Sunday, June 10, 2018

Wilderness Report #2

I really enjoy watching the boreal forest come alive.  Just over a week ago most trees were just budding and emerging after a long harsh winter.  Today the poplar and birch leaves are fully grown and wild strawberry flowers are in full bloom along with the blueberry bushes.  Mother nature really blossomed last week due to having rain five of the last seven days. 

Although the rain can put a damper on fishing trips, we really needed the precipitation.  Thanks to ample rain we no longer have a fire ban in place.  Guests can once again have shore lunches and burn outside.   A downfall to warming temperatures and precipitation are...you guessed it, bugs.  Yes, its that time of year where the black flies and mosquitos too, have emerged from their winter slumber.  Make sure to pack some bug spray and/or mosquito coils to help keep the bug bites at bay.

With the rain, water levels are holding steady at about average height.  A cold front at the beginning of last week really knocked the water temperatures down.  After peaking at 62 degrees on the surface the water temps sank back into the lower 50's.  However, they are on the rise again and should continue to climb with warm weather in the forecast.  Weeds should be developing soon with the ample sunshine and warming waters.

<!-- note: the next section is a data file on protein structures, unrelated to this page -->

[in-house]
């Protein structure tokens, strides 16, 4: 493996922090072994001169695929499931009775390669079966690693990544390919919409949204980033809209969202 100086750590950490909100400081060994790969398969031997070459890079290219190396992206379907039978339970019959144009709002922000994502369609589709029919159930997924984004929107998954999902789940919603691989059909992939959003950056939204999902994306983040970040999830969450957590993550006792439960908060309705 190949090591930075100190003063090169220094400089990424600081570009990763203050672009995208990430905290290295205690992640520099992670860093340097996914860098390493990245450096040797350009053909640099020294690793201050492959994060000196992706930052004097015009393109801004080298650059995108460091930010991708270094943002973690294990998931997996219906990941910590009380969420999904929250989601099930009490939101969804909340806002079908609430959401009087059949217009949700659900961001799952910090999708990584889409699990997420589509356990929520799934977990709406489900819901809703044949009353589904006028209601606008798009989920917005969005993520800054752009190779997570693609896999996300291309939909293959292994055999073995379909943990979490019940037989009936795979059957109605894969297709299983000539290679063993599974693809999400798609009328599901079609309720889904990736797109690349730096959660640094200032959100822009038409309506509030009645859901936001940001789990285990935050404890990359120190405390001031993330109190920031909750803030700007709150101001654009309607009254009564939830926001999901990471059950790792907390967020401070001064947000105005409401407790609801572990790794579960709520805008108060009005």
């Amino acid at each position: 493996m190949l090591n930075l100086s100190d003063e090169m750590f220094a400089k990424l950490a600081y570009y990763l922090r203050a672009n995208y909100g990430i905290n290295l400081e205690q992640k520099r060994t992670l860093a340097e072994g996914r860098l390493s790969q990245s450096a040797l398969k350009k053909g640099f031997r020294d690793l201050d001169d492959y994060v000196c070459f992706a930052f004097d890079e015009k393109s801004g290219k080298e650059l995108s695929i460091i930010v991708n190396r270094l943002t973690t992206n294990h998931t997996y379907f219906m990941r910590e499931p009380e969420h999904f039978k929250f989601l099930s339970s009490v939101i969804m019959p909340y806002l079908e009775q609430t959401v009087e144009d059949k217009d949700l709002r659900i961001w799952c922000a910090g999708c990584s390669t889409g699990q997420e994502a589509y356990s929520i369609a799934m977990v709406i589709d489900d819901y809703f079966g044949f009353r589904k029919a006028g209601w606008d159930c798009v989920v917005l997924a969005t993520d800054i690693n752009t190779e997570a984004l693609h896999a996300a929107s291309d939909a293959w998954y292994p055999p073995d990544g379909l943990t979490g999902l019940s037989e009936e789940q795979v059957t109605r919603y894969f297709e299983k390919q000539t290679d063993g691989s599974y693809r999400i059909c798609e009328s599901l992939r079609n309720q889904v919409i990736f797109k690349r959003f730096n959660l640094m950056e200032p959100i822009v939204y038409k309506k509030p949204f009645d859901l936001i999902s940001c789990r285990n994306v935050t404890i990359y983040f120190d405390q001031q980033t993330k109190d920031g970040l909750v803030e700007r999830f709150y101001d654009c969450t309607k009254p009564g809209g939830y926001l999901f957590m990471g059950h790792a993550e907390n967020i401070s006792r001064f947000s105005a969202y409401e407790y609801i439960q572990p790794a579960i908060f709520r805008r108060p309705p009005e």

Fishing started off on the slow side last week.  Heavy easterly winds and cold rainy weather shocked the fish into a light bite.  However, as the week progressed and the temperatures stabilized; so did the fishing.  Central led the charge with numerous pike between 32-40" while Southwest dominated the walleye catch.  Biggest walleye was once again boated at South measuring 27.5".  The perch at West, SW, and Burnt really heated up last week with lots measuring in the 12-13" range.

Typical hotspots for walleye are still in the moving water and shallow windblown mudflats.  Small 1/4oz jigs and shad raps seem to be the favorite among fisherman.  The pike are roaming with the walleye schools at the moment.  Small bucktails like a Mepps #5 copper blade or a floating Rapala work great in the shallow water.  The perch are holding in developing weedy areas and are caught with 1/8 or smaller jigs. 

Top Spots for Each Lake the past week. 

Burnt

The perch were hitting in shallow weed beds.  While the walleye were slamming in the skinny narrows to the upper end of Burnt.

Central

The channel leading to the South rapids and the South falls were the top areas to catch both species at Central.  The shallow mud and current were holding millions of baitfish. 

Cocos

Guests had great luck around duckling island and the burnt lake falls.  As usual, the Cocos double rapids held walleye throughout.

South

Fishing started slow and ramped up at the end of the week.  The incoming water at the far SE end of the lake was a continued hotspot.